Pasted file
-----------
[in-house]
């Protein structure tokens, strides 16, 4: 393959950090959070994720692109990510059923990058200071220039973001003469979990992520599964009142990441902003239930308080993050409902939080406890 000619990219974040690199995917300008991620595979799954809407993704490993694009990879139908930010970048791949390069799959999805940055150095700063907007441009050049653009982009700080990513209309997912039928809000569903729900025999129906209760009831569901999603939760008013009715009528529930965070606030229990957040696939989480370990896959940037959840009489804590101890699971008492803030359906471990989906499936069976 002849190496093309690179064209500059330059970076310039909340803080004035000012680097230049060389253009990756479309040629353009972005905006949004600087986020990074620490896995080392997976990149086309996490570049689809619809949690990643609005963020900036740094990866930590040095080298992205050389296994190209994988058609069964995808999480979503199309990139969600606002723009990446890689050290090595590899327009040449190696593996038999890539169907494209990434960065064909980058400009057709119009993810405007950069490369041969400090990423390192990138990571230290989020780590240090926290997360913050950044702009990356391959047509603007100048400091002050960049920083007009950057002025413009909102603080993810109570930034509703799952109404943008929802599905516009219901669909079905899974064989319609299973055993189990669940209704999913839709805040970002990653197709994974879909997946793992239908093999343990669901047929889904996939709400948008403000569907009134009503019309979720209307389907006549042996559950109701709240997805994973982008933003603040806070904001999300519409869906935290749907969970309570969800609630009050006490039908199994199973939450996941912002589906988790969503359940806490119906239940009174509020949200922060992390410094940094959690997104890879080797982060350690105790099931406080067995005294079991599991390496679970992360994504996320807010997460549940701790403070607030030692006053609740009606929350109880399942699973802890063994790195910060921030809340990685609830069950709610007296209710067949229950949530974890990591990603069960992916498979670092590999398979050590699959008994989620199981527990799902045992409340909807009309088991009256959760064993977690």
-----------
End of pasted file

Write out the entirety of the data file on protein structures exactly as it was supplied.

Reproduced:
[in-house]
């Protein structure tokens, strides 16, 4: 393959950090959070994720692109990510059923990058200071220039973001003469979990992520599964009142990441902003239930308080993050409902939080406890 000619990219974040690199995917300008991620595979799954809407993704490993694009990879139908930010970048791949390069799959999805940055150095700063907007441009050049653009982009700080990513209309997912039928809000569903729900025999129906209760009831569901999603939760008013009715009528529930965070606030229990957040696939989480370990896959940037959840009489804590101890699971008492803030359906471990989906499936069976 002849190496093309690179064209500059330059970076310039909340803080004035000012680097230049060389253009990756479309040629353009972005905006949004600087986020990074620490896995080392997976990149086309996490570049689809619809949690990643609005963020900036740094990866930590040095080298992205050389296994190209994988058609069964995808999480979503199309990139969600606002723009990446890689050290090595590899327009040449190696593996038999890539169907494209990434960065064909980058400009057709119009993810405007950069490369041969400090990423390192990138990571230290989020780590240090926290997360913050950044702009990356391959047509603007100048400091002050960049920083007009950057002025413009909102603080993810109570930034509703799952109404943008929802599905516009219901669909079905899974064989319609299973055993189990669940209704999913839709805040970002990653197709994974879909997946793992239908093999343990669901047929889904996939709400948008403000569907009134009503019309979720209307389907006549042996559950109701709240997805994973982008933003603040806070904001999300519409869906935290749907969970309570969800609630009050006490039908199994199973939450996941912002589906988790969503359940806490119906239940009174509020949200922060992390410094940094959690997104890879080797982060350690105790099931406080067995005294079991599991390496679970992360994504996320807010997460549940701790403070607030030692006053609740009606929350109880399942699973802890063994790195910060921030809340990685609830069950709610007296209710067949229950949530974890990591990603069960992916498979670092590999398979050590699959008994989620199981527990799902045992409340909807009309088991009256959760064993977690």